I used replication a lot for about 7 years. This was all transactional replication, except for some(very little) ad-hoc snapshot replication. It certainly had some defects. I called it fragile, rather than brittle, because when it broke one generally didn't have to clean up the mess and start again from creating publications and subscriptions, one just had to mess about a bit and then get it going again, which only rarely would require even reinitialising a subscription. For many problems it was possible to write monitoring software to detect them and do the mesing about and restart (not reinitialise) a subscription - of course that had to be monitored to make sure that it didn't just keep trying again. But there were some really nasty bugs. MS may have fixed them in later versions - I never used replication on anything later than SQL 2000, except for some quick and dirty checks that what we had done before on 2000 would still work on 2008 - but I suspect not. As well as teh bugs, it was harder to use and manage than it ought to have been; and from what I've seen (and from Steve's article) it seems that MS hasn't done anything to make it easier. That's not a good thing. The documentation was prety terible too, but that may for all I know have improved.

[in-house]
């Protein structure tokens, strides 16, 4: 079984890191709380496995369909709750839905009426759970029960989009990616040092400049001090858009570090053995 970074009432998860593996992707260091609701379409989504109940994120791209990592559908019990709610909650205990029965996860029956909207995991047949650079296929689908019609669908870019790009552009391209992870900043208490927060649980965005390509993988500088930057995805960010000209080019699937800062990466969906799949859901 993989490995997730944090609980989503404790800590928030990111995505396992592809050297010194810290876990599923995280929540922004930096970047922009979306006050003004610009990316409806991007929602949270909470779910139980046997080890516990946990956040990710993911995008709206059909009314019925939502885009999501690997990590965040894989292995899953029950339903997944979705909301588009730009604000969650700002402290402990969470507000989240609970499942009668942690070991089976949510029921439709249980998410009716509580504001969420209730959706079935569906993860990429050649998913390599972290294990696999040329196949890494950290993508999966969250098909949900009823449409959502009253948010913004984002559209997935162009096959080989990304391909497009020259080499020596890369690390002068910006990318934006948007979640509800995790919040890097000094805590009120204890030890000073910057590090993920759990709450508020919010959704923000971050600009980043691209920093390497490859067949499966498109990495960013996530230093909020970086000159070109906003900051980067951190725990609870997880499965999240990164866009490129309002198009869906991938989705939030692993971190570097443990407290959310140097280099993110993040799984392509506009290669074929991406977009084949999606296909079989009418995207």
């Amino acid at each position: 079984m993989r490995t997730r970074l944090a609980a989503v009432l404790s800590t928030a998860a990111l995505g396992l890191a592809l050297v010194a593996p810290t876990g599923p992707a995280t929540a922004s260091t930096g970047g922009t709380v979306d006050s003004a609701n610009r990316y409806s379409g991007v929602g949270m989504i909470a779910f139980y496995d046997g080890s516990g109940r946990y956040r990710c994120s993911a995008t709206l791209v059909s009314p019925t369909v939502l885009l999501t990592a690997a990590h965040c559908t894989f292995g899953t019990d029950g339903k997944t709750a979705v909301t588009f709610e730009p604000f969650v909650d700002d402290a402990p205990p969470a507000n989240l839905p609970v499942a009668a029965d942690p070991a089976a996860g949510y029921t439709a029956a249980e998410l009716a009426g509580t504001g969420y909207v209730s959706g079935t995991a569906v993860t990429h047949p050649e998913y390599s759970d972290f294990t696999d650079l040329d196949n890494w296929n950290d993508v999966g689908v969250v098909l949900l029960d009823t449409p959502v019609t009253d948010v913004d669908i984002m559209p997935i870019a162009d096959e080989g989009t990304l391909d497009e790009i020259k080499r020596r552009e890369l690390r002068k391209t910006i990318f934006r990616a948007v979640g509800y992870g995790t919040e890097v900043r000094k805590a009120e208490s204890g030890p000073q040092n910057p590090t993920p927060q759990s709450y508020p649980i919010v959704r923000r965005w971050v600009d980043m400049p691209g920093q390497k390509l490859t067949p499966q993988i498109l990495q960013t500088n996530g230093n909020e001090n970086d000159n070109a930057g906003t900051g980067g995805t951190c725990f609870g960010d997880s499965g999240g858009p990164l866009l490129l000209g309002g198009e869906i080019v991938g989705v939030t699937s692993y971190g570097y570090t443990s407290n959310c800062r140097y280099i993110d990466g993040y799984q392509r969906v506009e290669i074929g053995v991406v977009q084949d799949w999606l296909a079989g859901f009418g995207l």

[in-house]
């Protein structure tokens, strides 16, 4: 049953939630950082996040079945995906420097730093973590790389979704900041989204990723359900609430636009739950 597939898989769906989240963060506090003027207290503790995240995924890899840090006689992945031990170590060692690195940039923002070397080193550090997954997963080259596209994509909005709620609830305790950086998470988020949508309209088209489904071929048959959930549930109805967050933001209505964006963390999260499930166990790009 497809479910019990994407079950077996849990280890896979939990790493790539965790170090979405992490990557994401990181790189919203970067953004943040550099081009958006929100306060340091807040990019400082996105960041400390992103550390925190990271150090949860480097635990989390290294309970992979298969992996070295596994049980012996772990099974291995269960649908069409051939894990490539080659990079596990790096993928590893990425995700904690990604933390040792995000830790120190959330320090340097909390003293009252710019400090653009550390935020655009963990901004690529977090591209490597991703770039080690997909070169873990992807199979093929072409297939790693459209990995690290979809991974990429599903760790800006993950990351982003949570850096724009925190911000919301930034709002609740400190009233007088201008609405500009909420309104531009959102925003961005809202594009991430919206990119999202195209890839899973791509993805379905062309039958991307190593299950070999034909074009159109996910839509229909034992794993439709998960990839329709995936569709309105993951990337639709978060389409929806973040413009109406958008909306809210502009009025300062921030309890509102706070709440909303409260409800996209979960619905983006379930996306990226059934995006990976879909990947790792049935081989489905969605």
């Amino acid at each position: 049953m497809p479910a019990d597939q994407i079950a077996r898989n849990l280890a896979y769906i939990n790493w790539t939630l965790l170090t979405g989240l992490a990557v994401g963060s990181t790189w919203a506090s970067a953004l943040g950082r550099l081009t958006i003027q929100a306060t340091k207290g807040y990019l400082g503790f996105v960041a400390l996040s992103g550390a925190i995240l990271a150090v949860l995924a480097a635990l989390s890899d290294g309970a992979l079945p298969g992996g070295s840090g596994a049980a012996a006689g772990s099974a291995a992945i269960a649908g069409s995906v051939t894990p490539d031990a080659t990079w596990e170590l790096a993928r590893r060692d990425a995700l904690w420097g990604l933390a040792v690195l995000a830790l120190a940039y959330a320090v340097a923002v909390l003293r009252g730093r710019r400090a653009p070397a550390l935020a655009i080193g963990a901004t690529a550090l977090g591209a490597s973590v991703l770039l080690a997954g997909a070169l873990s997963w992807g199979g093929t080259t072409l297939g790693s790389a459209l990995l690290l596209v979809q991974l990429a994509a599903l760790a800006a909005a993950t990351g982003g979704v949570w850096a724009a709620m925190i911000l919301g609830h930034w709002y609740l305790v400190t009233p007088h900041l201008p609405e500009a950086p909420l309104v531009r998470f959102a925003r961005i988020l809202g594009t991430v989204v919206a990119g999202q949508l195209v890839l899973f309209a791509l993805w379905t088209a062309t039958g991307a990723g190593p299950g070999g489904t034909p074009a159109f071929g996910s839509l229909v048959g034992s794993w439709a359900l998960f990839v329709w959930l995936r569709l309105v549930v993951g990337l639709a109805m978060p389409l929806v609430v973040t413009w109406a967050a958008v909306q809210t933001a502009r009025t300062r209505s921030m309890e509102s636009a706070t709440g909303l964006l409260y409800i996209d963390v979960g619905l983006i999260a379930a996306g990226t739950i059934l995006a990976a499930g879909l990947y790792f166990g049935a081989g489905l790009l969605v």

But although replication has not improved as fast as MS's customers would like, MS does a lot better at improving hings than some other software suppliers. I remember one product from CISCO that incorporated MSDTC (the SQL 2000 name for SQL Express without tools). Not only did CISCO not provide enhancements, they didn't fix bugs; and they built the thing in such a way that it was impossible to apply MS's fixes to SQL Server, which was a big problem for anyone who used it. My big problem was that the envirenment in which user software added to the thing had to run had race conditions that were not resolvable in the user software, and CISCO was not going to fix them. But for some of its users perhaps it was an especially big problem early in 2003 when this malware
hit the internet, and owners of that product couldn't apply the fix MS provided because they were stuck with SQL Server 2000 RTM and no subsequent SP or fix could be applied. I saw similar (perhaps not as extreme as that one) problems with other products too. So let's not get too upset with MS about not improving everything, some others are worse.